- Fixtures & Results
- Live on Sky
- Score Centre
- Boots 'N' All
- Sky Bet
Select a team
Challenge Cup: Daryl Powell praises composure of Castleford's players and fans
- St Helens and Leigh host semis
- Brown boost for Vikings
- Millington injury rocks Cas
- Duo eye Challenge Cup win
- Cas star Carney charged by RFL
- Clarke on a Wembley mission
- Shenton backing young Tigers
- McDermott salutes Rhinos win
- Tigers duo banned for semi
Castleford coach Daryl Powell praised the composure of both his players and the club's fans after his side's Tetley's Challenge Cup semi-final success over Widnes was marred by crowd trouble.
Liam Finn, Daryl Clark, Kirk Dixon, Jamie Ellis and Jake Webster all touched down in the dominant Tigers display while Marc Sneyd kicked four goals as Cas made it to the final for the first time since 1992.
But their moment of glory at Leigh Sports Village was overshadowed by a pitch invasion and outbreaks of violence when supporters from the end allocated to Widnes ran onto the field after the final hooter and approached fans in the opposite end in a provocative manner.
Some violence did break out as police and stewards tried to quell the disturbance and it took several minutes for order to be restored. Some of Castleford's victorious players were still on the field at the time and were also seen to be trying to usher fans back to the stands.
Powell said: "We were just trying to get them off the field. It was ridiculous, to be honest. I don't know what they were trying to prove.
"But the boys are all right. There were no real incidents. Hopefully it settles down outside the ground."
The Rugby Football League later confirmed one female spectator had sprained her ankle after being caught up in the trouble.
"She is okay, she hasn't broken anything. It looks like she isn't too badly injured," said Powell, who went on to praise Castleford supporters, who appeared not to rise to the provocation.
He said: "I thought they were impeccable and have been all year. We were really professional on the field and composed and they stayed the same, which is always pleasing.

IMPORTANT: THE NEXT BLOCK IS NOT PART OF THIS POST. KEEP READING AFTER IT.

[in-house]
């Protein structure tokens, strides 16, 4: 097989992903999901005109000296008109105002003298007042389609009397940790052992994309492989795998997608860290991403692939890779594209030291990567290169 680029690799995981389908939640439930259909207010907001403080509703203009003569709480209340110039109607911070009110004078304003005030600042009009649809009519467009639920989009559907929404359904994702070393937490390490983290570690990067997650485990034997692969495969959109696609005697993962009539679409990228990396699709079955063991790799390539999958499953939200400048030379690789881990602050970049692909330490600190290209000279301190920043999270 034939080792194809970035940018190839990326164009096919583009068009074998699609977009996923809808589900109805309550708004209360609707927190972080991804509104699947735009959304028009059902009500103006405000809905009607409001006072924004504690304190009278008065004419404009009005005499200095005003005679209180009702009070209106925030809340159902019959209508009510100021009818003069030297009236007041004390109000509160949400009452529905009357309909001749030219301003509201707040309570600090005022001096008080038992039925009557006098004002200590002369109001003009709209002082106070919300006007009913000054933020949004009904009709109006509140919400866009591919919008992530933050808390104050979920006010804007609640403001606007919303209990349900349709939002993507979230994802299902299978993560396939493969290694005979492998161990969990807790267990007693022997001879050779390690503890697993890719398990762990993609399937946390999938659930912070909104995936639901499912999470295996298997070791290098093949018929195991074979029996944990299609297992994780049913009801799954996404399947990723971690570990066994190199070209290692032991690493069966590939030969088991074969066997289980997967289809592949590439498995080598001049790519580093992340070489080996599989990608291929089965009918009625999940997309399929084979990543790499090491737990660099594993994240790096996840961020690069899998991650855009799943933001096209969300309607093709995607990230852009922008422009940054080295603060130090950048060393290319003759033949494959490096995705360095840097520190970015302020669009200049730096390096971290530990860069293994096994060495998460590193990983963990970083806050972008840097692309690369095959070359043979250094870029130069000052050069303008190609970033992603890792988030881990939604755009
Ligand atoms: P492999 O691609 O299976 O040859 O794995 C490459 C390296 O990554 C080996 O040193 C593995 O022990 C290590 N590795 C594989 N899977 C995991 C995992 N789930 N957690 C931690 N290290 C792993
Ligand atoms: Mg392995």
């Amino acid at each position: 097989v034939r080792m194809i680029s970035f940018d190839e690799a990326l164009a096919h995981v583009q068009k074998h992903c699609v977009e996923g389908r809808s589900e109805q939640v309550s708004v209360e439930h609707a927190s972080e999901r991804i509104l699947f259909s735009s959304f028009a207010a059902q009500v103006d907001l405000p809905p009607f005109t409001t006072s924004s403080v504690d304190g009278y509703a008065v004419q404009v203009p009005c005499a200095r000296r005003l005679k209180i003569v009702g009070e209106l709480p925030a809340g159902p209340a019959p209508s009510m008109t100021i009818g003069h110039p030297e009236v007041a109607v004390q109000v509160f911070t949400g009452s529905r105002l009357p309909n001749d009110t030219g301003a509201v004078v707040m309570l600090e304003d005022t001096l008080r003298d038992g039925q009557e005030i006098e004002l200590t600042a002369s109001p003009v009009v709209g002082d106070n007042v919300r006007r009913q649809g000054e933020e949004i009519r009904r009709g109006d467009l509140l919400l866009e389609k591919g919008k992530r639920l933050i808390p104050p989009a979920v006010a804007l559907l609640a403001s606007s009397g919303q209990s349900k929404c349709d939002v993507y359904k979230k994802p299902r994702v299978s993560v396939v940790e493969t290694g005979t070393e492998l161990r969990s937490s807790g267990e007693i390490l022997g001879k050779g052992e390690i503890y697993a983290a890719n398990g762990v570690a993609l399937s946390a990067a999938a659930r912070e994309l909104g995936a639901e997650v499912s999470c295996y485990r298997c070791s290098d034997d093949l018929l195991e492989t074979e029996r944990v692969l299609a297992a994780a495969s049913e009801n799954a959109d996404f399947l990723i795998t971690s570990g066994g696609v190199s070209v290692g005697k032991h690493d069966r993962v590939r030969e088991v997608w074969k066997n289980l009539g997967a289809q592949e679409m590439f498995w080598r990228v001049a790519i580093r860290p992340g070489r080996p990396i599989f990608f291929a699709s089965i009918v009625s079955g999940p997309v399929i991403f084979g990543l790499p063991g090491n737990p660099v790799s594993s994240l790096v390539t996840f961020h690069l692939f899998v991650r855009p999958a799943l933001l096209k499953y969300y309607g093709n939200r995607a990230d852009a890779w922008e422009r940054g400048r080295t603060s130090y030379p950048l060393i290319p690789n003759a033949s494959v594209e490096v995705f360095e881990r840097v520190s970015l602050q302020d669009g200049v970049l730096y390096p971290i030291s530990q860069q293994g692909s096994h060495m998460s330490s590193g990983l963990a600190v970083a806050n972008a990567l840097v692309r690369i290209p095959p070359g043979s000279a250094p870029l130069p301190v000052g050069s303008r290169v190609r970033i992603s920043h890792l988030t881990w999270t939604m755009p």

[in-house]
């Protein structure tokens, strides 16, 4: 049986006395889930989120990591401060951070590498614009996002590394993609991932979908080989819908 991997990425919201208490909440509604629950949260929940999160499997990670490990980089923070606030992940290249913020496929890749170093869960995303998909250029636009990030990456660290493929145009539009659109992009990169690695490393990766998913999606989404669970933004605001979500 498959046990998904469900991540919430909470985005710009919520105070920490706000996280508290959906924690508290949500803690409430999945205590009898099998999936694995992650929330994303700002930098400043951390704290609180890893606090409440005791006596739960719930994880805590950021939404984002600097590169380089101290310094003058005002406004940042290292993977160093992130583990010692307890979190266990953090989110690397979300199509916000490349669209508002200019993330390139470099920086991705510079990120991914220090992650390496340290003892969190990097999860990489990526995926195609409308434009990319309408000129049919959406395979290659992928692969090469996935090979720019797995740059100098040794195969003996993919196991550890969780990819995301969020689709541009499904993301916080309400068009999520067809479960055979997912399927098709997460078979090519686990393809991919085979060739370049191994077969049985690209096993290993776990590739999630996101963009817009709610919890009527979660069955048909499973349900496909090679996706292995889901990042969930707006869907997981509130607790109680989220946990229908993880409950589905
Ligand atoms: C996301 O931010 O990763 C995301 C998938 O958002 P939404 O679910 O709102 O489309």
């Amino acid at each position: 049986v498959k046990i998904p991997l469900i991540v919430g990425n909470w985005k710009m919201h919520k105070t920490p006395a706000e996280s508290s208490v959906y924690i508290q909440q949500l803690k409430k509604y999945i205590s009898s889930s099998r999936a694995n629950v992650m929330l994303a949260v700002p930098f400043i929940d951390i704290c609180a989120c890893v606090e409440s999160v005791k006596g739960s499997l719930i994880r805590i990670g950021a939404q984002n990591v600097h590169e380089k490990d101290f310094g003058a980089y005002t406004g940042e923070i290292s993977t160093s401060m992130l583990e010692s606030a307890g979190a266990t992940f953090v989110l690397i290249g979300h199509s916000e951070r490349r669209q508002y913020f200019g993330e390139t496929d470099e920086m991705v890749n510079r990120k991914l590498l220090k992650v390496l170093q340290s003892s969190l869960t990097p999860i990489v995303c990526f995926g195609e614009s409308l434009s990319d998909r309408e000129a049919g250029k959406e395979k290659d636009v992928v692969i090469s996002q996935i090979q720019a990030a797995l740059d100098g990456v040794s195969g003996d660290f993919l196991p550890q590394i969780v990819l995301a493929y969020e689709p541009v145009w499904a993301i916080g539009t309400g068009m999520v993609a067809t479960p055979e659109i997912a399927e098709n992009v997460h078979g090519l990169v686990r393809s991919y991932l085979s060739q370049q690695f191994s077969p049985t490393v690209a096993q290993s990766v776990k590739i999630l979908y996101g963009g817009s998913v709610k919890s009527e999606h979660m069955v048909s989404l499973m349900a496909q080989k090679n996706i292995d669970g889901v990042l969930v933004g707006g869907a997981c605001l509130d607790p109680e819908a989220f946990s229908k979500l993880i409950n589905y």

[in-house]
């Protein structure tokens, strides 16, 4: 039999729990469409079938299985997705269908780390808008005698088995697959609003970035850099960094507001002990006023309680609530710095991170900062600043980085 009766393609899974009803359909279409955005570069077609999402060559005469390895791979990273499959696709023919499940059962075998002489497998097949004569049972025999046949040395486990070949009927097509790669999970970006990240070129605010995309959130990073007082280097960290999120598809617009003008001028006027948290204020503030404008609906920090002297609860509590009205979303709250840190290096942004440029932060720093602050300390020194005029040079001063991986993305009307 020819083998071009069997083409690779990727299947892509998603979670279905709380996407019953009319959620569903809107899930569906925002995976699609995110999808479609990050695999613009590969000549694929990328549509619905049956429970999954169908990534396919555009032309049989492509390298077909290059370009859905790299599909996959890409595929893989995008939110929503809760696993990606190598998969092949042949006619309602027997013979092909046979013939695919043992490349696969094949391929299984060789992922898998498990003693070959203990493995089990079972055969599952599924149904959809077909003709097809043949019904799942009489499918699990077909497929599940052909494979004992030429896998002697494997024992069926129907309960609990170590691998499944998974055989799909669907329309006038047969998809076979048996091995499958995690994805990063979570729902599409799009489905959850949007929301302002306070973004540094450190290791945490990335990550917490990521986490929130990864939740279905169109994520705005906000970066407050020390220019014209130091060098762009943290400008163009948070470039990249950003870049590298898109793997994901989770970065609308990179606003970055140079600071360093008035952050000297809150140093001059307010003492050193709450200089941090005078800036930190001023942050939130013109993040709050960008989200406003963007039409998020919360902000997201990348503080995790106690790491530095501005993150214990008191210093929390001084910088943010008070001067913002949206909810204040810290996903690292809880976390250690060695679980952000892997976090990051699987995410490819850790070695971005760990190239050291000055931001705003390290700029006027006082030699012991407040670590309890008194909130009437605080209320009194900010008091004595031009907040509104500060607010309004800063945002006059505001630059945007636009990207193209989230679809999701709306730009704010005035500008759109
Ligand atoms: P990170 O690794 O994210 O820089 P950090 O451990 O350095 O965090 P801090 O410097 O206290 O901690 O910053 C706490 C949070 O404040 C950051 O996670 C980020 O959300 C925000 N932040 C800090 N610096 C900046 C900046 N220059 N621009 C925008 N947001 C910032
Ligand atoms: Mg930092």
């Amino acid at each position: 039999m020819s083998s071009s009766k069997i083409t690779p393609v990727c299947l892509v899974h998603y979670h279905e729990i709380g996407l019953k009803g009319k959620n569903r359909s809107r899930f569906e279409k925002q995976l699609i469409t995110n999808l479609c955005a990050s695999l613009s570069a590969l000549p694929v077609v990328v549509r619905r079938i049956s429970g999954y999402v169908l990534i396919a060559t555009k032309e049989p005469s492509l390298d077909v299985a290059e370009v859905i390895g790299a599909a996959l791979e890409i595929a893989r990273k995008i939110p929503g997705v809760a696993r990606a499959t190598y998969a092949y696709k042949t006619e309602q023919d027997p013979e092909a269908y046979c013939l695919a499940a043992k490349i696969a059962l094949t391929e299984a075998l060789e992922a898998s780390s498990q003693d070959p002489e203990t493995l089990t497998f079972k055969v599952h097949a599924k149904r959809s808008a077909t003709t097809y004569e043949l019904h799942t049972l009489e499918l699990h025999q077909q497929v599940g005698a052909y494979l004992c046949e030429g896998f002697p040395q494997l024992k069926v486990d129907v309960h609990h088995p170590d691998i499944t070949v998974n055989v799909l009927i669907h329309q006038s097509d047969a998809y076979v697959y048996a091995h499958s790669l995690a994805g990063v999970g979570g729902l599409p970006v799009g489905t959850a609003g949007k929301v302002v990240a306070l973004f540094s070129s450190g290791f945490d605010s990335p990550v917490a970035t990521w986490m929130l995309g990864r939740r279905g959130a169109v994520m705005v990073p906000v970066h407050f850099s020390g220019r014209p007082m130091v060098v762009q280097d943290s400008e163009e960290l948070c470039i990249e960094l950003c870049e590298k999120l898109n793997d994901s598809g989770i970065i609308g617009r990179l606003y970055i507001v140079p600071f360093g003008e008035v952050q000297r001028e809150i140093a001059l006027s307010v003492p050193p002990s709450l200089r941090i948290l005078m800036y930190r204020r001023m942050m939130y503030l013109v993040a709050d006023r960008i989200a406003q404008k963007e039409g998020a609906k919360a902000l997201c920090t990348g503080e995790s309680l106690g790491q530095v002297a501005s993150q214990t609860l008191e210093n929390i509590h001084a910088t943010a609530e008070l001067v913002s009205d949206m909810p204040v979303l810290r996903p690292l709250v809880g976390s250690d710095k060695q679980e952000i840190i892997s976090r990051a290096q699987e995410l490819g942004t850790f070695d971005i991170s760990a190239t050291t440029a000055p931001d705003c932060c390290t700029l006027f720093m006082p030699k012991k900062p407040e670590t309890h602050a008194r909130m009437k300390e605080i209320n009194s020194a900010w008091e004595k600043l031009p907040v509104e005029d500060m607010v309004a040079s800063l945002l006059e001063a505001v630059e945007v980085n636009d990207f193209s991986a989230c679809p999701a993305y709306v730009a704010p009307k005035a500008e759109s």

"It could have escalated, which would have been a bad story for rugby league."
Regarding the victory, Powell added: "I thought we were very good, really composed. We started superbly and there was a real focus about the boys.
"To score early gives you a great opportunity to settle down. That was a really good effort against a team that can cause you a lot of trouble. It was a quality 80 minutes, I thought."
Castleford will now play Leeds in the final at Wembley on August 23rd and the occasion will have extra poignancy for Powell as he comes up against a club he played for with distinction and coached in Challenge Cup finals.
Powell, a member of the last Rhinos side to win the cup in 1999, said: "It's pretty special for me. They're a good side and will take some beating but we were excellent against them the other week and have got to feel confident whoever we are playing against."
Widnes coach Denis Betts said he did not see the events on the pitch after the game, saying: "I didn't see any of it. I was already inside.
"Stuff like that is not nice but I can't really comment on it.
"Up to a point I thought both sets of fans were fantastic for the occasion. There was lots of noise and it seemed like there was 40,000 here not 12,000.
"The stadium looked fantastic and both sets of fans made it a great occasion."
In terms of the action, Betts felt his players failed to do themselves justice. They were never in the game after conceding two tries in the opening nine minutes and could muster just one late consolation from Jack Owens.
Betts said: "We don't handle the occasion very well, I don't think, when we put ourselves under pressure.
"Castleford played really well and we ended up second best. I said to the players, 'No excuses. You hold your hands up, second best today'."